President Tsai's Countermeasure for October Surprise

By Shaw Chong-hai

China Times, October 5, 2020


A new phrase “October Surprise” was created last month when people were speculating whether there would be an armed conflict between mainland China and Taiwan. Before any conclusion was reached, the breaking news of President Donald Trump’s infection of coronavirus (COVID-19) and the question whether he is able to run the election effectively became the new focus. This new development has made the triangular relationship among the United States, China, and Taiwan increasingly uncertain and disrupted the Taiwan society psychologically. How should we read this changing situation and challenge?


First, we need to examine the distinctiveness of mainland China’s military threat to Taiwan in the last few months. For one, the mainland’s warplanes have denied the existence of a traditional “median line” in the Taiwan Strait when circling Taiwan. This denial has broken the tacit agreement since 1958 that military aircraft and vessels of each side would not cross the imaginary median line to avoid provoking the other side. For two, the frequency and scale of China’s recent military drills have surpassed all the previous drills and they apparently aim at Taiwan.


The change of China’s policy towards Taiwan started not recently but since President Tsai Ing-wen took office in 2016. Due to the fact that the ruling authorities of the Democratic Progressive Party (DPP) refuse to recognize the “1992 Consensus,” the trail of change is increasingly visible. For example, Xi Jinping said on March 4, 2015 that “If the political foundation of the cross-strait relations were broken, then the mutual trust between the two sides will also be gone,” and once “the foundation is unstable,” then “earth will quake, and hills will totter.” Xi said again in 2019 that “The root of the problem that prevents cross-strait relations from steady progress is the long existing political divergence, and it cannot be passed on to future generations indefinitely.” These statements clearly show that solving the Taiwan problem has always been hanging over Beijing’s head.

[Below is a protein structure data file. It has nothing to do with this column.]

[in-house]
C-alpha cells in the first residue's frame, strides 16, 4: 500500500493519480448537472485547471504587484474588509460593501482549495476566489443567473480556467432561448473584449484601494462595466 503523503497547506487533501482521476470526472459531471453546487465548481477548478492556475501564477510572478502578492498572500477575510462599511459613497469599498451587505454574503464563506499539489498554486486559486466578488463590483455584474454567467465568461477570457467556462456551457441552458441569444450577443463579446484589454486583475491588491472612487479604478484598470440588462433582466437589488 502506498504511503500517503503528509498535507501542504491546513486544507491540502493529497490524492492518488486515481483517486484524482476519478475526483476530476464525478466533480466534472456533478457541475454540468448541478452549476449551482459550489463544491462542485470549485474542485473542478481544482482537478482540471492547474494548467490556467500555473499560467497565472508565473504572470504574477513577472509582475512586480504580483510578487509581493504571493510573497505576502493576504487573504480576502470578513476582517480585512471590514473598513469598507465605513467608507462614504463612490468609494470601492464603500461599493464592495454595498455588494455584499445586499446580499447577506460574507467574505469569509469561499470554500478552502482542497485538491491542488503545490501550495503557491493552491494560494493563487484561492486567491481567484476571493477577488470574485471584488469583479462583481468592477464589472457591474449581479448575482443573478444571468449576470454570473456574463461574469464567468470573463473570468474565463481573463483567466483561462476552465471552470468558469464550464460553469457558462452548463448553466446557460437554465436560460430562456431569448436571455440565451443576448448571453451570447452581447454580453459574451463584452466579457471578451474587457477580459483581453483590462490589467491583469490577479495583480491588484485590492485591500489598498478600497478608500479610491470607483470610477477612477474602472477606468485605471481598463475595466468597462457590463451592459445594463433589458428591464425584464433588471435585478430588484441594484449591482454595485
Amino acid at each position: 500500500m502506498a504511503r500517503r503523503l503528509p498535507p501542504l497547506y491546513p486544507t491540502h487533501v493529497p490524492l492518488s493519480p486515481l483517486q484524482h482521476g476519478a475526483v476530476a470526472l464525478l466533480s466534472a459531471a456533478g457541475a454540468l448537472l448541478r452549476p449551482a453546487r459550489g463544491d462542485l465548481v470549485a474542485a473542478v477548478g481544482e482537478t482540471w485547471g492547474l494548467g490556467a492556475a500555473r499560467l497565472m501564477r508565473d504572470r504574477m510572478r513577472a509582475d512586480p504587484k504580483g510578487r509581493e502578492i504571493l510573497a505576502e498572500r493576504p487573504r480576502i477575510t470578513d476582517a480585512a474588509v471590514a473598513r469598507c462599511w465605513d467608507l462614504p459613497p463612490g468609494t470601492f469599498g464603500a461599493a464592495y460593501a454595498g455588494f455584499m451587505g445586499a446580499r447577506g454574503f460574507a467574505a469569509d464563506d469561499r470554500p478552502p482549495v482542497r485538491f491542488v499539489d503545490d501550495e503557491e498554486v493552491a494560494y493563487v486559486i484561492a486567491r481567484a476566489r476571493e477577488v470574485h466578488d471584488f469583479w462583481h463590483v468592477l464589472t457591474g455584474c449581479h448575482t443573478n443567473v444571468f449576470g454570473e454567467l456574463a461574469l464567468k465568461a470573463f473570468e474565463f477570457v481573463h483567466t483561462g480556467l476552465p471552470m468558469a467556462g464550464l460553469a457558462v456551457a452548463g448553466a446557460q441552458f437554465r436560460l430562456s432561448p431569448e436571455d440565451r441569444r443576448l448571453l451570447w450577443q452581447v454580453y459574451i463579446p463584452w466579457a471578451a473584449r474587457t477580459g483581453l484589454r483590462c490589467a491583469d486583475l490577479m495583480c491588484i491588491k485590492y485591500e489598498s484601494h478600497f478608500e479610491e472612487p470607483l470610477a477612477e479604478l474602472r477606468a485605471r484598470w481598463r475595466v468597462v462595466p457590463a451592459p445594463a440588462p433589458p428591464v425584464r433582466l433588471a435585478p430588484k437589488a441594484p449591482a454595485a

Second, no matter whether the Trump administration’s policy towards Taiwan in the last four years was substantive or just lip service, the DPP administration has certainly felt its “warmth” and even considers President Trump to be the president of the United States most supportive of Taipei since the termination of diplomatic relations in 1978. As a result, the DPP has shown no hesitation in choosing the American side in the U.S.-China-Taiwan triangular relationship. In order to show not being an opportunist, the DPP has adopted a policy of anti-China or even hatred against China. It is like placing a bet, the DPP has forgotten to bet on both sides, using betting arbitrage to guarantee gain.


President Trump was tested positive for coronavirus, but it doesn’t mean he is out in the U.S. presidential election. However, his health has taken away some of his supporters’ optimism. As a matter of fact, even before the positive test outcome, various polls had shown Trump falling behind Joe Biden, the Democratic candidate, in popular votes and electoral votes. Now with the coronavirus infection, Trump’s ability to catch up with his opponent within one month is being seriously questioned. Trump cannot afford to lose on either of the debates: whether he can recover quick enough from illness and whether his health condition after recovery can handle the demanding final campaign activities.


Therefore, as the tensions rise across the Taiwan Strait, the “Cross-Strait October Surprise” is no longer a casual remark. After Trump’s illness, the “U.S.-China-Taiwan October Surprise” seems not so far-fetched. As the leader of Taiwan, President Tsai always thought she made a right choice between the United States and China. But with the “October Surprise” she may need to reconsider: will a new Democratic administration in the United States favor supporting Taiwan? If the answer is negative, then she would also need to ponder whether Beijing will accept her “switching sides?” Most likely it would be an awkward moment in which Taiwan finds herself unable to move forward or tread backward.


In a few days President Tsai is going to deliver her National Day address on October 10. It is an opportunity for Tsai to express some “goodwill” to Beijing. While she won’t need to say anything she can’t deliver, she can at least tone down the anti-China rhetoric to alleviate the cross-strait tensions and calm the anxious Taiwan society.



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